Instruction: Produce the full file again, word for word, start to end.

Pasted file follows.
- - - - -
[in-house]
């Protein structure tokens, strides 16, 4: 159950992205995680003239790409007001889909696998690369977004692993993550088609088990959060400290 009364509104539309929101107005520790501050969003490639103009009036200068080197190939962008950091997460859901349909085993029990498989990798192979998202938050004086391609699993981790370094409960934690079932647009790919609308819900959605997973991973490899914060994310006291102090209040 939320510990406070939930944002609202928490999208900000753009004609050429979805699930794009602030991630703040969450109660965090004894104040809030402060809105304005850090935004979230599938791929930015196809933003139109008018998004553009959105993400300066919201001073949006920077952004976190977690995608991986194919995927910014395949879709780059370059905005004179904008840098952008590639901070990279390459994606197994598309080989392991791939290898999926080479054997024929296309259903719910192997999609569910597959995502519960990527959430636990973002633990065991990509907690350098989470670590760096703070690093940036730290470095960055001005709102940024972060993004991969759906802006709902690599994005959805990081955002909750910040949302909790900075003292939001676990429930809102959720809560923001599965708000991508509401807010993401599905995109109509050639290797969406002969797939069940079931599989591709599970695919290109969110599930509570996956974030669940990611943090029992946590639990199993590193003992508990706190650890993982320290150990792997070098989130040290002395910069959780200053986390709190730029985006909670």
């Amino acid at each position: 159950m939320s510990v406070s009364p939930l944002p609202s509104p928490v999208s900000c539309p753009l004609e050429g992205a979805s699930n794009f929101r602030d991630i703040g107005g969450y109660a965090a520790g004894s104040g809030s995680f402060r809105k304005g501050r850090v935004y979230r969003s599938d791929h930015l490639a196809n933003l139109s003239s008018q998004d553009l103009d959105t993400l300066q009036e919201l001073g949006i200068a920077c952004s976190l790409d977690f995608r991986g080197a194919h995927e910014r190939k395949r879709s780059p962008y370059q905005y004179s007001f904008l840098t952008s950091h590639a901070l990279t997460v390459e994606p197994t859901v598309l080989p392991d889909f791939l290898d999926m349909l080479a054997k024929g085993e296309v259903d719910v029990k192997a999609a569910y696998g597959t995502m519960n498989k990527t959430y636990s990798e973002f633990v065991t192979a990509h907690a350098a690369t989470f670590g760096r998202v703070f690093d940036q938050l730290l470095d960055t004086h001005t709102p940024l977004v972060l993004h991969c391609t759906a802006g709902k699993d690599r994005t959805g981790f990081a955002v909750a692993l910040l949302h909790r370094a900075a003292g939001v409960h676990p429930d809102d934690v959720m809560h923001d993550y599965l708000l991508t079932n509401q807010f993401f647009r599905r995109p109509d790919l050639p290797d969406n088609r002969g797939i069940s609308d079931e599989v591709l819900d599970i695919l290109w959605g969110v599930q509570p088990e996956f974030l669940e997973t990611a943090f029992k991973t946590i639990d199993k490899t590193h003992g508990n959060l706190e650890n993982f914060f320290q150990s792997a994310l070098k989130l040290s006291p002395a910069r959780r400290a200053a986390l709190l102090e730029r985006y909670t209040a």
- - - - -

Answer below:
[in-house]
């Protein structure tokens, strides 16, 4: 159950992205995680003239790409007001889909696998690369977004692993993550088609088990959060400290 009364509104539309929101107005520790501050969003490639103009009036200068080197190939962008950091997460859901349909085993029990498989990798192979998202938050004086391609699993981790370094409960934690079932647009790919609308819900959605997973991973490899914060994310006291102090209040 939320510990406070939930944002609202928490999208900000753009004609050429979805699930794009602030991630703040969450109660965090004894104040809030402060809105304005850090935004979230599938791929930015196809933003139109008018998004553009959105993400300066919201001073949006920077952004976190977690995608991986194919995927910014395949879709780059370059905005004179904008840098952008590639901070990279390459994606197994598309080989392991791939290898999926080479054997024929296309259903719910192997999609569910597959995502519960990527959430636990973002633990065991990509907690350098989470670590760096703070690093940036730290470095960055001005709102940024972060993004991969759906802006709902690599994005959805990081955002909750910040949302909790900075003292939001676990429930809102959720809560923001599965708000991508509401807010993401599905995109109509050639290797969406002969797939069940079931599989591709599970695919290109969110599930509570996956974030669940990611943090029992946590639990199993590193003992508990706190650890993982320290150990792997070098989130040290002395910069959780200053986390709190730029985006909670």
């Amino acid at each position: 159950m939320s510990v406070s009364p939930l944002p609202s509104p928490v999208s900000c539309p753009l004609e050429g992205a979805s699930n794009f929101r602030d991630i703040g107005g969450y109660a965090a520790g004894s104040g809030s995680f402060r809105k304005g501050r850090v935004y979230r969003s599938d791929h930015l490639a196809n933003l139109s003239s008018q998004d553009l103009d959105t993400l300066q009036e919201l001073g949006i200068a920077c952004s976190l790409d977690f995608r991986g080197a194919h995927e910014r190939k395949r879709s780059p962008y370059q905005y004179s007001f904008l840098t952008s950091h590639a901070l990279t997460v390459e994606p197994t859901v598309l080989p392991d889909f791939l290898d999926m349909l080479a054997k024929g085993e296309v259903d719910v029990k192997a999609a569910y696998g597959t995502m519960n498989k990527t959430y636990s990798e973002f633990v065991t192979a990509h907690a350098a690369t989470f670590g760096r998202v703070f690093d940036q938050l730290l470095d960055t004086h001005t709102p940024l977004v972060l993004h991969c391609t759906a802006g709902k699993d690599r994005t959805g981790f990081a955002v909750a692993l910040l949302h909790r370094a900075a003292g939001v409960h676990p429930d809102d934690v959720m809560h923001d993550y599965l708000l991508t079932n509401q807010f993401f647009r599905r995109p109509d790919l050639p290797d969406n088609r002969g797939i069940s609308d079931e599989v591709l819900d599970i695919l290109w959605g969110v599930q509570p088990e996956f974030l669940e997973t990611a943090f029992k991973t946590i639990d199993k490899t590193h003992g508990n959060l706190e650890n993982f914060f320290q150990s792997a994310l070098k989130l040290s006291p002395a910069r959780r400290a200053a986390l709190l102090e730029r985006y909670t209040a």